Some supergroup magic is first made at a ginormous stadium show where legends come together to righteously rock before the multitudes; after that, they have their people call each other’s people.
For Curly and the Knuckleheads, the big show was an elementary school talent revue where a band of third-grade boys cranked out the White Stripes’ formidable slab of rock “Seven Nation Army,” and an equally impressive third-grade girl sang solo on Miley Cyrus’ “Butterfly Fly Away.” The boys knew a great thing when they heard one, and the supergroup deal went down on the playground during recess.
Curly and the Knuckleheads were born. They are four Vancouver school district fourth graders: singer Emily Dahlen, guitarist Colton Juenger, drummer Josiah Joner and bassist Mason Priddy. (One original member has gone on to a solo career; you know how supergroups are). The band has played a couple of family functions, and one band subset played at the Salmon Creek Farmers Market. But mostly, they play every Wednesday at drummer Joner’s house.
“We do songs by Adele and Jack Johnson. We like those,” Emily said.
And does it get pretty loud, even though they’re so young? “Yeah,” she said.
Now, Curly and the Knuckleheads take the noise public. They’ll play a free benefit show today for Second Step Housing, a local nonprofit that works with homeless women and families, at 6:30 p.m. at Vancouver’s kid-friendly “nightclub” Pop Culture, 1929 Main St. The show is a clothing drive, so they ask you bring a donation of winter clothes — a coat, a pair of socks — to donate.
If you’re interested in contacting the band, write to email@example.com.
— Scott Hewitt
Nonprofit group shares joy of cooking with kids
When she realized her 10-year-old son couldn’t even make a box of Rice-A-Roni, Heidi O’Connor knew something had to be done.
“It was a wake-up call,” said O’Connor, 44.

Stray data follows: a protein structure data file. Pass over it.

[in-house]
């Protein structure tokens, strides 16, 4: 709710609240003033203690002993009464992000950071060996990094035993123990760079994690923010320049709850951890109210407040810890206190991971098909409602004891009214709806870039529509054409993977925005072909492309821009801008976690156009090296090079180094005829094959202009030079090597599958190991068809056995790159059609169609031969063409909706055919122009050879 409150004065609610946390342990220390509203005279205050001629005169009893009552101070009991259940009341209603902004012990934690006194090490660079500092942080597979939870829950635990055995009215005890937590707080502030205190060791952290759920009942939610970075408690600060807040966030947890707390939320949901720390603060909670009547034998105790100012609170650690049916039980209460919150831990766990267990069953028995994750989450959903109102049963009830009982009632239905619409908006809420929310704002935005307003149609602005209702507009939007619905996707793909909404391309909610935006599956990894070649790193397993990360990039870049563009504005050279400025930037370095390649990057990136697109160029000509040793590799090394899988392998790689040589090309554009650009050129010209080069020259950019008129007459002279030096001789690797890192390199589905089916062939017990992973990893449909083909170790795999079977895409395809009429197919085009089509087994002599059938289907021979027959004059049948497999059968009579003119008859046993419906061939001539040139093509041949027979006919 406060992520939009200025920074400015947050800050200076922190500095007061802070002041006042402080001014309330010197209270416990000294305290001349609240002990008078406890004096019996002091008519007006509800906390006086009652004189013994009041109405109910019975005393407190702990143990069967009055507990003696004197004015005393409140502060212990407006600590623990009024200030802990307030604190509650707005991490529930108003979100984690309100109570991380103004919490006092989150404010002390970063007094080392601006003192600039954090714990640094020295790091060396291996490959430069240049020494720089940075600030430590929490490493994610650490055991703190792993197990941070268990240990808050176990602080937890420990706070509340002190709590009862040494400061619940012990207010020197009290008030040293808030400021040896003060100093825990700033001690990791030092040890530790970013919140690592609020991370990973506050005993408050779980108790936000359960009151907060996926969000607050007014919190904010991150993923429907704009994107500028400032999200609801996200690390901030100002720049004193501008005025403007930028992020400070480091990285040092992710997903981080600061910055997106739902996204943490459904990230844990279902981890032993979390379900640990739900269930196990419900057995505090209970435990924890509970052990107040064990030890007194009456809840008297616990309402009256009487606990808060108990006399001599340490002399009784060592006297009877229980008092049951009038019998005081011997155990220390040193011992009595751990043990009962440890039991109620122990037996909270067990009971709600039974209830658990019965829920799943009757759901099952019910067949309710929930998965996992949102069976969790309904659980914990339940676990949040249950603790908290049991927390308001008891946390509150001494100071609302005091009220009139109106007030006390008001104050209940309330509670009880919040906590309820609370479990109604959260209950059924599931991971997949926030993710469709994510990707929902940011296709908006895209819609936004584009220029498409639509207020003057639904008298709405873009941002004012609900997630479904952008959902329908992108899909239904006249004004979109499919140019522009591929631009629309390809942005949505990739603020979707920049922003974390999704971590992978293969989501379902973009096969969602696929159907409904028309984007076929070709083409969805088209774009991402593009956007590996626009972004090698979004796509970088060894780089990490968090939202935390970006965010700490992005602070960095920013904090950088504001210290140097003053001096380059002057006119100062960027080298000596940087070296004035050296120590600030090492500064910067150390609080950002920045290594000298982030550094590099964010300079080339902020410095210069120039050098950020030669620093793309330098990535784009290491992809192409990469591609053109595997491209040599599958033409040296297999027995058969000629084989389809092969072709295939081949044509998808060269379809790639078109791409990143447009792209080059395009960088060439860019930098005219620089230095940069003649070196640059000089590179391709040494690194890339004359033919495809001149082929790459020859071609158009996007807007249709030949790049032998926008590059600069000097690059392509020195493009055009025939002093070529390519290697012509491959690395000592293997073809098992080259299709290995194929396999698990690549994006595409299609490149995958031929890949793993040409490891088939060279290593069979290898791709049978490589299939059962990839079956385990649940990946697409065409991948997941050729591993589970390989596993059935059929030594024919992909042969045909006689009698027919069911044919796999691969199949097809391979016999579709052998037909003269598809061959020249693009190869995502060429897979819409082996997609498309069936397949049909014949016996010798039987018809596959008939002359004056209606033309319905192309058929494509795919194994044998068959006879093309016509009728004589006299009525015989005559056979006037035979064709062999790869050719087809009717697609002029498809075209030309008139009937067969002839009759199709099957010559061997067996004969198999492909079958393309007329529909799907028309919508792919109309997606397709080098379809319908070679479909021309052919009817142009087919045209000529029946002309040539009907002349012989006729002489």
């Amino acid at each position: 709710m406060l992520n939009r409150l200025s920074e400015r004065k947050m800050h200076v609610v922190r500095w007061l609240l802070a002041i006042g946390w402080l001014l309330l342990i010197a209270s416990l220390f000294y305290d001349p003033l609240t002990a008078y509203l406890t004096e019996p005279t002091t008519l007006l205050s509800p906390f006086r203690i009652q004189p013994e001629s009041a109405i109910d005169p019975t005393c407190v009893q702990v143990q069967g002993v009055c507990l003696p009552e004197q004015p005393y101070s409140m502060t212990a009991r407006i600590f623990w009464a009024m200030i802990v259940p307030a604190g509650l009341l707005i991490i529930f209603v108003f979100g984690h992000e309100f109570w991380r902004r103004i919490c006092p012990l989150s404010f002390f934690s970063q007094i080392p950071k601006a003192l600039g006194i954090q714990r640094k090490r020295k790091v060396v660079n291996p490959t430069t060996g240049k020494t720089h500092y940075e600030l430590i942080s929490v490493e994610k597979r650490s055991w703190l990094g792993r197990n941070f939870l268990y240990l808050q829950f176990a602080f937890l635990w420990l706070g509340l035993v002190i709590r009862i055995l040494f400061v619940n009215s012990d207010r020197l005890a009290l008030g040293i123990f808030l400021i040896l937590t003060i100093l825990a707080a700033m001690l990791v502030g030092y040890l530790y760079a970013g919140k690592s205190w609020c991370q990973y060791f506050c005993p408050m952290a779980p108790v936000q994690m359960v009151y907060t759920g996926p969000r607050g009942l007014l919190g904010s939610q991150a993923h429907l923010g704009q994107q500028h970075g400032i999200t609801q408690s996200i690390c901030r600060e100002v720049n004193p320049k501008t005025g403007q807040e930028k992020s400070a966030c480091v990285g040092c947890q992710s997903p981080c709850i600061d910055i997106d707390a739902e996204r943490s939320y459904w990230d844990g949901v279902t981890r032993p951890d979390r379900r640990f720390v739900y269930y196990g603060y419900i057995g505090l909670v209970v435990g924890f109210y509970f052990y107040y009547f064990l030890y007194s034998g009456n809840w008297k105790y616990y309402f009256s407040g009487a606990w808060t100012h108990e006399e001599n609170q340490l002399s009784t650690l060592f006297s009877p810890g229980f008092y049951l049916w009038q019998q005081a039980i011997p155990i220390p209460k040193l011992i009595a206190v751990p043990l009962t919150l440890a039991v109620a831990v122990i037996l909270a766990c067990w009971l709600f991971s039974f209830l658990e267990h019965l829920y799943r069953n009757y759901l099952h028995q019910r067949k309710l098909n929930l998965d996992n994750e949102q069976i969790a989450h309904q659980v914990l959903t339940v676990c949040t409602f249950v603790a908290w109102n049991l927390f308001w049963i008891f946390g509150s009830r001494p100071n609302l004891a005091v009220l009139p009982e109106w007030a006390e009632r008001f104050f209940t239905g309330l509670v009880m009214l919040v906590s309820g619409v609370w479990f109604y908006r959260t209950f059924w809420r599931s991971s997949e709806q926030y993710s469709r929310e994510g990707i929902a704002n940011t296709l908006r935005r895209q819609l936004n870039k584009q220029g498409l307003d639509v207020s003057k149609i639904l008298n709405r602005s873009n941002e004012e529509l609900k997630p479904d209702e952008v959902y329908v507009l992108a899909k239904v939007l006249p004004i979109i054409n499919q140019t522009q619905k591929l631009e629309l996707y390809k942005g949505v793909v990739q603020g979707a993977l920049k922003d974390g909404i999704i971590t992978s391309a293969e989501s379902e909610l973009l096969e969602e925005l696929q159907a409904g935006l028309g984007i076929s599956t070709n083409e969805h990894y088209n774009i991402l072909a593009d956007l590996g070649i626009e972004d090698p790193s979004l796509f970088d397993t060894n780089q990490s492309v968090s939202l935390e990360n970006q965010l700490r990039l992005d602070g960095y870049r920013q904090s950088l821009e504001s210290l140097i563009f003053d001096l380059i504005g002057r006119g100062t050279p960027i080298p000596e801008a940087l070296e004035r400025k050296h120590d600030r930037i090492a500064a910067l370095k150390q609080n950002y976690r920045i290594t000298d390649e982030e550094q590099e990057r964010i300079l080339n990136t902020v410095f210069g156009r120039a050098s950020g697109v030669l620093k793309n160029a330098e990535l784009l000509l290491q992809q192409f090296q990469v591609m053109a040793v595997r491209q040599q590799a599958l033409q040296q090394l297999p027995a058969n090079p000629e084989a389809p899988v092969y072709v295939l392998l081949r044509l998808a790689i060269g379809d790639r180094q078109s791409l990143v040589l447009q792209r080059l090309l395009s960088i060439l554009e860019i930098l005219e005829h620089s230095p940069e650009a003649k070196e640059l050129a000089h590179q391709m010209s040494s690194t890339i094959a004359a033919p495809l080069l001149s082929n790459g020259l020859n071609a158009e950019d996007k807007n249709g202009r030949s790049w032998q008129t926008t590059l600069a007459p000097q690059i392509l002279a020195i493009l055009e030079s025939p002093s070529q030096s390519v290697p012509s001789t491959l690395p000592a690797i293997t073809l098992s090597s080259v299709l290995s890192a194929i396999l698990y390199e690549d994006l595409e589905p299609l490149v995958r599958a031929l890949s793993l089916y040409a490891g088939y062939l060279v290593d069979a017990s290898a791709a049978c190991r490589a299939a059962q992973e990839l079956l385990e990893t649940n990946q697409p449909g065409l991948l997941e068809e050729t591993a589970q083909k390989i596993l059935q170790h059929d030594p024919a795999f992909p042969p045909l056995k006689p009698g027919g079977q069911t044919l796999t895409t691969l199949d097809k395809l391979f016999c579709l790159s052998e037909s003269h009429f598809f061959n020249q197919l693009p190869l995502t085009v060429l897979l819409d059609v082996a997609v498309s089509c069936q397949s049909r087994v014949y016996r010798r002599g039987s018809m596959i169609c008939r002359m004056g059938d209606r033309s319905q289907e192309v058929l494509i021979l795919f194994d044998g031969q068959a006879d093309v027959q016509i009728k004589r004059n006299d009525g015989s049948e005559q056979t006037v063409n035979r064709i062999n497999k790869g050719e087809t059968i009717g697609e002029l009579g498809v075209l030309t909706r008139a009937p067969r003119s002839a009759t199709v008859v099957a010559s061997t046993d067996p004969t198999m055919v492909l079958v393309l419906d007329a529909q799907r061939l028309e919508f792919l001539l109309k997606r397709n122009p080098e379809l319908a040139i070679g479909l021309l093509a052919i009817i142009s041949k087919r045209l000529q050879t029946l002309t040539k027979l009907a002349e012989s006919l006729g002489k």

That 2010 light-bulb moment was when she baked up the idea for the Kids Cooking Corner, an educational Vancouver nonprofit group dedicated to teaching the life skill to children, many of whom have special needs or are underprivileged.
The entirely volunteer-run program, which regularly holds classes and unique birthday parties at 5206 N.E. 78th St., has grown substantially in the last two years, but is still dealing with some budget-related growing pains. The unpaid O’Connor offsets the steep costs of running a full-time nonprofit with bake sales, special cooking camps and themed parties on the weekends.
She and a team of about 30 volunteers help to educate about 40 kids a week about how to not only cook up tasty and healthy food, but live from the land. Their building has two large gardens on the property, where students learn to eat from garden to kitchen.
While she never thought of herself as a teacher, O’Connor said she believes God has led her down an important path with the Kids Cooking Corner.
“Everybody eats, everything is done around food — weddings, funerals. That’s the nice thing about it. We can all have something in common,” she said.
View upcoming classes at http://www.thekidscookingcorner.com.
— Stover E. Harger III
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